Not long after this Gopher came along, followed swiftly by the WWW (as we called it then). These made it dead easy for everyone to find sequence information and my newly acquired skills with GOS became redundant. Information skills had a high churn rate even in 1992.
Some brave souls wrote books about sequence databases and manipulation – knowing that by the time the book appeared in print another dozen databases and software tools would have been developed. Martin Bishop, a scientist at the MRC Human Genome Mapping Project Resource Centre (HGMP-RC), was better placed than most to keep up-to-date and his was one of the first books on the subject I remember buying for the library .
Other classics were Russell Doolittle’s
Computer Methods for Macromolecular Sequence Analysis, part of the Methods in Enzymology series – vol. 266 in 1996. And Andreas Baxevanis and Francis Ouellette’s Bioinformatics : a practical guide to the analysis of genes and proteins – part of the Methods of Biochemical Analysis series in 1998. These days we have both of these online as ebooks.
Immunological sequences – Kabat
The other book that summoned up memories of the days when sequences were printed in book form was Kabat. I remember the 1987 edition was an enormous book that received quite a bit of use when I first started here in the Library. I was excited when I spotted that there was a new edition in 1991 and went to some lengths to purchase a copy for the Library. That was the last edition of the book as it then turned into a database. See this account by Martin in 1996:
“The chief drawback of this database has been that it has only been available in the form of a printed book. These data have recently become available on the global computer Internet, but no method of searching the data has, as yet, been provided. Here, the development of a specialized database program for accessing the antibody data is described. This database software has been made accessible over the World Wide Web, together with a program which allows a novel antibody sequence to be tested against the Kabat sequence database, to identify unusual features of an antibody sequence which may represent cloning artifacts or sequencing errors.”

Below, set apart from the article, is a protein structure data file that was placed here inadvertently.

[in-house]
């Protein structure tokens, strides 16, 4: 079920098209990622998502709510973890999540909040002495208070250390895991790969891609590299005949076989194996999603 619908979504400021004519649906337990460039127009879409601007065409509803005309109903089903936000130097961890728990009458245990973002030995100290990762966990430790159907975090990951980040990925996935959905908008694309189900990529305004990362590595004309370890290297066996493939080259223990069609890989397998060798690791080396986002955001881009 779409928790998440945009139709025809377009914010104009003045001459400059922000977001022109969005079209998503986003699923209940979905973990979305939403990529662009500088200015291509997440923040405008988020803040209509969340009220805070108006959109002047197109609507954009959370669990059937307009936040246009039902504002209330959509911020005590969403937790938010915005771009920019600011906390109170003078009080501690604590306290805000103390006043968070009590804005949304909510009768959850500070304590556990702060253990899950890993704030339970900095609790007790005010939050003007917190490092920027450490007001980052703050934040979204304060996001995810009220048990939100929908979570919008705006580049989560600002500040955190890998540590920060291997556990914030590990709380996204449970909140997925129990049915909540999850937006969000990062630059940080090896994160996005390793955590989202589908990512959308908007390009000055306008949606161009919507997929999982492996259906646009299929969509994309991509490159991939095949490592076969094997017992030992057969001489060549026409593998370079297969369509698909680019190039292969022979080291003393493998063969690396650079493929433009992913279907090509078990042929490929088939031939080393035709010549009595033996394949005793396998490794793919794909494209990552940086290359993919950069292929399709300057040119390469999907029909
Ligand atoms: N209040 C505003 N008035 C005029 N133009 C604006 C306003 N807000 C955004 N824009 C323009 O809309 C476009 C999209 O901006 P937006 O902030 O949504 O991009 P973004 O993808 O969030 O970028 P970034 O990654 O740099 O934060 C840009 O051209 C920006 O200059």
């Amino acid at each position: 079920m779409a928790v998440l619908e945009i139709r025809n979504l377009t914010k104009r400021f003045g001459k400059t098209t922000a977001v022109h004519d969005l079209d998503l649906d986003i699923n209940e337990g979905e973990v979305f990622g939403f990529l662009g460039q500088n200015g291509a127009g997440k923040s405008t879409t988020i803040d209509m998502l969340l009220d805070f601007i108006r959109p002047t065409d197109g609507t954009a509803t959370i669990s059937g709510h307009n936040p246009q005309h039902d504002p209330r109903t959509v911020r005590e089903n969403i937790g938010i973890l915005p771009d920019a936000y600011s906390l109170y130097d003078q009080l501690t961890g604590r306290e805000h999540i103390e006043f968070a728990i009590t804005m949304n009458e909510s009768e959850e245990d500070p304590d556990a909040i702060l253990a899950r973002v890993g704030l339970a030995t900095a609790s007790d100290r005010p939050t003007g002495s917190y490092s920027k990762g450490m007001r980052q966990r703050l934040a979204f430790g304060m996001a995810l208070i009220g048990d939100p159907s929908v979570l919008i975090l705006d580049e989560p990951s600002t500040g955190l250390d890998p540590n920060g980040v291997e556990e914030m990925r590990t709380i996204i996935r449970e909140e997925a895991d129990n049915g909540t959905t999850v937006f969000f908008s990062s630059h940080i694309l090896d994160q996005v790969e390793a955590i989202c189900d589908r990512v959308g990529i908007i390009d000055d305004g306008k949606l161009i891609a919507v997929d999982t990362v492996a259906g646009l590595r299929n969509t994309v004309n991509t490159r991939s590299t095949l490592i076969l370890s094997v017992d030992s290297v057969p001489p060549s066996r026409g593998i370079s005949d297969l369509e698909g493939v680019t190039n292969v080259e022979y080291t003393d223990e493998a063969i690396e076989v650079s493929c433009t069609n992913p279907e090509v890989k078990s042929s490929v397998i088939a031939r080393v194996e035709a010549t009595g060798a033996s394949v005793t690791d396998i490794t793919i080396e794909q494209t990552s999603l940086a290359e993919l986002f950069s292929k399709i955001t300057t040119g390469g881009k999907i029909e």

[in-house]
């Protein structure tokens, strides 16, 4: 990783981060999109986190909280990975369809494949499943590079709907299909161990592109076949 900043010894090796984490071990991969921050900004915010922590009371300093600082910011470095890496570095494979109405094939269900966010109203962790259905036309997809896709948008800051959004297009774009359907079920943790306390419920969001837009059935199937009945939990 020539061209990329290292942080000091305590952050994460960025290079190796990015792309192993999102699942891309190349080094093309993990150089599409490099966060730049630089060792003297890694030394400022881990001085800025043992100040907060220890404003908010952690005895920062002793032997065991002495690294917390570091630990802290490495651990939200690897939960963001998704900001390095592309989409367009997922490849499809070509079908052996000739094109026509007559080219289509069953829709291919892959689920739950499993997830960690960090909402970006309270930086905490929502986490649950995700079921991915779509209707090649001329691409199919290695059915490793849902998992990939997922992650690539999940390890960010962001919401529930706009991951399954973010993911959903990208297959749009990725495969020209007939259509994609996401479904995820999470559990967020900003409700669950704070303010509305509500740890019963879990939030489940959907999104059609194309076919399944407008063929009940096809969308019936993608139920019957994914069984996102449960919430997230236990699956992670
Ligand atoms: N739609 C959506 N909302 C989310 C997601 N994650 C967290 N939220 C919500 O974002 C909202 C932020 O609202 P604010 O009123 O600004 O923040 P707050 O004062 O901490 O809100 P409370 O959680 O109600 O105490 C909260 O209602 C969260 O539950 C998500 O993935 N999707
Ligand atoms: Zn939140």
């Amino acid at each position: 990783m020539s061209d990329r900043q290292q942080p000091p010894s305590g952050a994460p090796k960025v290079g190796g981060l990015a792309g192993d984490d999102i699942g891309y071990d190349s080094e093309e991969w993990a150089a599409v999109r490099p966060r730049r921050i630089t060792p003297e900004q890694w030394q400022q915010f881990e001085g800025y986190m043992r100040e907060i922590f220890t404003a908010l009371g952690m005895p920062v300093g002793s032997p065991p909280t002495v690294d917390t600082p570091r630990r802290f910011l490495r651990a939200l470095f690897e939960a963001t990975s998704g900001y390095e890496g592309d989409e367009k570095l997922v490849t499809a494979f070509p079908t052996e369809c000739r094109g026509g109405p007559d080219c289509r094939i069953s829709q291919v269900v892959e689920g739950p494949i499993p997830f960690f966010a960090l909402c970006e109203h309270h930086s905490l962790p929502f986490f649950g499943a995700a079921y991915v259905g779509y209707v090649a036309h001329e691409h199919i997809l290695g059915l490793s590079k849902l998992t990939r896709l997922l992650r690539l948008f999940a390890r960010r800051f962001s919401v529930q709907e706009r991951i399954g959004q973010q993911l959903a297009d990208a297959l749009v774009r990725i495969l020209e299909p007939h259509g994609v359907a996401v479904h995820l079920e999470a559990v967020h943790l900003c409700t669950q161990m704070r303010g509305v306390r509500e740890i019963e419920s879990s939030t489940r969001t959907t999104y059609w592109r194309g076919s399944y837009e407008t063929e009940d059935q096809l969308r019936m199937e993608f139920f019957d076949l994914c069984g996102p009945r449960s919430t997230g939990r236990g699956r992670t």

I was pleased to see that we have a copy of each edition of Kabat, from 1979 through to 1991, on the shelves in the Library store.
Elvin Kabat died in 2000, and the US National Academy of Sciences published a biographical memoir of him saying he:
was a founding father of modern quantitative immunochemistry together with Michael Heidelberger, his doctoral mentor…
The printed and subsequent Web version [of Kabat] was a pioneering effort that preceded the current GenBank database. Indeed, Kabat was also instrumental in urging the National Institutes of Health to support a national DNA sequence database and the development of sequence manipulation software.
It is salutary to think that the early 1990s were such a different world – no web, hardly any internet, email was just starting to be used. And people thought nothing of publishing gene and protein sequences in paper format.
Nowadays the only reason for printing out sequences is to create a museum exhibit:
A couple of reviews delve more deeply into the history of bioinformatics and computational biology:
- Searls DB (2010) The Roots of Bioinformatics. PLoS Comput Biol 6(6): e1000809
- Hagen JB (2000) The origins of bioinformatics. Nature Reviews Genetics 1: 231-236
- Hagen JB (2011) The origin and early reception of sequence databases. Methods Mol Biol. 696:61-77